Summary: Researchers examine the academic outcomes of Florida high school students who attend brick-and-mortar high schools but take some of their courses online. A main takeaway: Students tend to receive higher grades in online courses. However, researchers could not determine whether that’s a result of better student performance or factors such as more lenient grading standards.

Researchers also find that student outcomes vary according to the reason students decided to take the course virtually. “Students taking courses for the first time tend to see less positive longer-term effects when taking courses virtually,” they write. “When compared with their same-school peers, virtual students are less likely to persist in school through the final term of  a projected Grade 12 year and are marginally less likely to take and pass the next same-subject course in the high school sequence. However, students retaking courses that they had previously failed see some benefits from online course taking, being more likely to pass the contemporaneous course, more likely to take and pass the follow-up course, and more likely to persist through 12th grade.”


“Student Enrollment Patterns and Achievement in Ohio’s Online Charter Schools”
Ahn, June; McEachin, Andrew. Educational Researcher, 2017. DOI: 10.3102/0013189X17692999.

Summary: This study examines the characteristics and performance of students who attend virtual charter schools in Ohio. The study suggests that in urban and suburban school districts, white students are more likely to enroll in online schools than minority students. It finds that virtual students may not be learning at the same rate as students in traditional public schools and charter schools. Also, even though “higher achieving students do better in e-schools than their lower achieving e-school peers, in most cases, they do not perform as well as they would have in traditional public schools.”


“Teacher Perceptions of Parent Engagement at a Cyber High School”
Borup, Jered. Journal of Research on Technology in Education, 2016. DOI: 10.1080/15391523.2016.1146560.

Summary: This case study focuses on a cyber charter high school in Utah. Teachers are asked to describe the role parents play in monitoring and motivating their children in a virtual learning environment. Teachers “commonly found that parents lacked the knowledge and skills to provide students with the necessary instructional support. This was especially true in math and science courses.” In general, parents with homeschooling experience had difficulty giving up control of their children’s coursework to virtual teachers while parents whose children had only attended brick-and-mortar schools needed to become more involved.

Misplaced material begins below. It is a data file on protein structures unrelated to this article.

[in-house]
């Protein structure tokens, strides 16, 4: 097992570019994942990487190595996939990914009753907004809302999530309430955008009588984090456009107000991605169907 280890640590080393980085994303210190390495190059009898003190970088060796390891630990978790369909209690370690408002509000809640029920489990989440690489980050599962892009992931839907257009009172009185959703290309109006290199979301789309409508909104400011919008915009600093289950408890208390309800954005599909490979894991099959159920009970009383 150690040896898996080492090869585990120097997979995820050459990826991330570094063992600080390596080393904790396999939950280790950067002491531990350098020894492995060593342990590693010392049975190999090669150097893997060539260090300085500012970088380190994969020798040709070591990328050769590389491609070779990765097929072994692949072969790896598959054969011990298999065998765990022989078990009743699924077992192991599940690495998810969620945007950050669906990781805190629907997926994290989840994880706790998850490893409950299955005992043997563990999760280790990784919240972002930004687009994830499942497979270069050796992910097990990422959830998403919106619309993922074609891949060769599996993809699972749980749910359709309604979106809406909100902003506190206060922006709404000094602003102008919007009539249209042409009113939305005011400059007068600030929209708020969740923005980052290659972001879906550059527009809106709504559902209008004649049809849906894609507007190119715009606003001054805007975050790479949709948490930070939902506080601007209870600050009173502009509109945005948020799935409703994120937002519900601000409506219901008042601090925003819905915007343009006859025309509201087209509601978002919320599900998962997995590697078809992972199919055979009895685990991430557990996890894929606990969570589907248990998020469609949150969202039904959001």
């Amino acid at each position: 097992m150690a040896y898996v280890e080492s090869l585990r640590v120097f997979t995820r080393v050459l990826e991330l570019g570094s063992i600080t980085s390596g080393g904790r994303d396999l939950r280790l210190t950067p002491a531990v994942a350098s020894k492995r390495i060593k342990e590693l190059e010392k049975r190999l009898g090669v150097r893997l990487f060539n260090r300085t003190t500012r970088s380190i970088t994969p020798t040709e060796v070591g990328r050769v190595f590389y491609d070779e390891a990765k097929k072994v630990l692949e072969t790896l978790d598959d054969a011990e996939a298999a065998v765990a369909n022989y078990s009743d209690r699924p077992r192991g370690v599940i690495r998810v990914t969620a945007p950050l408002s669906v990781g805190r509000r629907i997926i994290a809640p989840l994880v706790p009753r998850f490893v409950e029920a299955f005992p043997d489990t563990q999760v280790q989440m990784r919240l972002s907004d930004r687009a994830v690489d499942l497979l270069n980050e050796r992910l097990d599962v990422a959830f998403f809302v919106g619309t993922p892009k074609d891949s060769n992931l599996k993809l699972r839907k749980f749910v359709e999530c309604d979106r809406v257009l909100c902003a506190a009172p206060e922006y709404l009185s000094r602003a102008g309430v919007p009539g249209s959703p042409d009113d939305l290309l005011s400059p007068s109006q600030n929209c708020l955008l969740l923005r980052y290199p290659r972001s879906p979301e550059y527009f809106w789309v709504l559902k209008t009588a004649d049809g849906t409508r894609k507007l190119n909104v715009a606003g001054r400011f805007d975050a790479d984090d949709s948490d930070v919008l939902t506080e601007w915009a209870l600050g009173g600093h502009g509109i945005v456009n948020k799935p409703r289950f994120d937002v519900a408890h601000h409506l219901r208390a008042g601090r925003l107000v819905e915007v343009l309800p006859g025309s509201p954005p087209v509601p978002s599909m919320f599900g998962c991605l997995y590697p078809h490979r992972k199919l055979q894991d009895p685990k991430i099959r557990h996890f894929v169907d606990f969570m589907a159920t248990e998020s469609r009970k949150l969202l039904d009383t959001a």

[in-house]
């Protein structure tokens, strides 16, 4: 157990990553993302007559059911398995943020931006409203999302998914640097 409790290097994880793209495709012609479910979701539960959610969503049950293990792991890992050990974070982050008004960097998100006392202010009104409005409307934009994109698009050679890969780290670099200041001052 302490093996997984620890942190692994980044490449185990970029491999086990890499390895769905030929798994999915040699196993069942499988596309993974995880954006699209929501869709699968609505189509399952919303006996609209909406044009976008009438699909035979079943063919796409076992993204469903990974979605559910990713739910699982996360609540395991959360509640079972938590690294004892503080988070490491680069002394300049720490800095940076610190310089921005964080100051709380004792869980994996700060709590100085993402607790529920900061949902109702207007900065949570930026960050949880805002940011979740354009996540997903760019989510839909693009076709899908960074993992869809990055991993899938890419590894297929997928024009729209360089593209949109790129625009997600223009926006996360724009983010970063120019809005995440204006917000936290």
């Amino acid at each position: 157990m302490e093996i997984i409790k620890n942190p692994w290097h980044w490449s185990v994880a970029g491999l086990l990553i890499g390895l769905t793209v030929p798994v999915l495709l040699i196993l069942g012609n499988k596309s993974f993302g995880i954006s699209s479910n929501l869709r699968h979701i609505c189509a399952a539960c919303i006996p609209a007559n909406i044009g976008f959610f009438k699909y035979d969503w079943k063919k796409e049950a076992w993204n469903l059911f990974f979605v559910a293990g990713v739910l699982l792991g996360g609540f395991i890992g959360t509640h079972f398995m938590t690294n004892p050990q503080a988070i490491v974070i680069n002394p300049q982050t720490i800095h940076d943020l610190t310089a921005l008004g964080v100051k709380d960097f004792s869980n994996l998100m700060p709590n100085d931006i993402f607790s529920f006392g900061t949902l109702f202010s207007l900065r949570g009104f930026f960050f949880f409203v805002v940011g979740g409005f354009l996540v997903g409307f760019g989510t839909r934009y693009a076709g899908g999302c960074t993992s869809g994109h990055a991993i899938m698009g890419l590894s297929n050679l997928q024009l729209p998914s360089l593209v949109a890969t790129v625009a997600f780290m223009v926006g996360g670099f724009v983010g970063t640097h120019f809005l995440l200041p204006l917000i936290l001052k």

“Virtual Schools: The Changing Landscape of K-12 Education in the U.S.”
Toppin, Ian; Toppin, Sheila M. Education and Information Technologies, 2016. DOI:10.1007/s10639-015-9402-8.

Summary: This paper looks at the challenges and benefits of online schools as a growing phenomenon in K-12 education. Among the benefits: Online schools cost less to operate than brick-and-mortar schools and students are able to do their work anywhere, any time. Some of the challenges: Inadequate government oversight, high student attrition and a lack of research about best practices.


“Students with Special Health Care Needs in K-12 Virtual Schools”
Fernandez, Heidi; Ferdig, Richard E.; Thompson, Lindsay A.; Schottke, Katherine; Black, Erik W. Journal of Educational Technology & Society, 2016.

Summary: This paper indicates a high number of virtual school students have special health care needs. The most common health issues include asthma, attention deficit disorder, depression and anxiety. The authors performed two separate analyses comparing student performance in virtual schools and traditional schools and got contrasting results.


“Why They Choose and How It Goes: Comparing Special Education and General Education Cyber Student Perceptions”
Beck, Dennis; Egalite, Anna; Maranto, Robert. Computers & Education, 2014. DOI:

Summary: This case study examines the reasons that special-education students and general-education students and their parents choose cyber charter schooling. The authors focus on a large cyber charter school that serves grades 7 to 12, with a large percentage of special-education students. Special-education students were more likely than general-education students to say they chose cyber schooling to avoid bullying and the commute to school. Parents of special-education students were more likely than parents of general-education students to say they chose online schooling because their children experienced behavior problems at their previous schools and their children’s special needs were not being met.


Other helpful resources:

  • K12 Inc. is the country’s largest providers of online curriculum and online school programs. The company’s annual report shows its revenue exceeded $1 billion for the fiscal year that ended in June 2019.
  • Connections Academy, another big virtual education provider, runs online schools in most states.
  • Florida Virtual School (FVS), launched in 1997, is the nation’s largest and oldest state-funded online school. FVS saved Florida taxpayers more than $2,700 per student in public education costs in 2017-18, according to its 2017-18 Legislative Report. Florida high school students are required to take at least one online course to receive a standard 24-credit diploma.
  • EducationNext, a magazine published by the Education Next Institute and Program on Education Policy and Governance at Harvard Kennedy School, has featured several opinion pieces from scholars on virtual schools. This 2013 piece, written by a fellow at the Brookings Institution’s Brown Center on Education Policy, criticizes earlier findings of the National Education Policy Center.

This article, originally posted in 2017, has been updated with new research, reports and other information.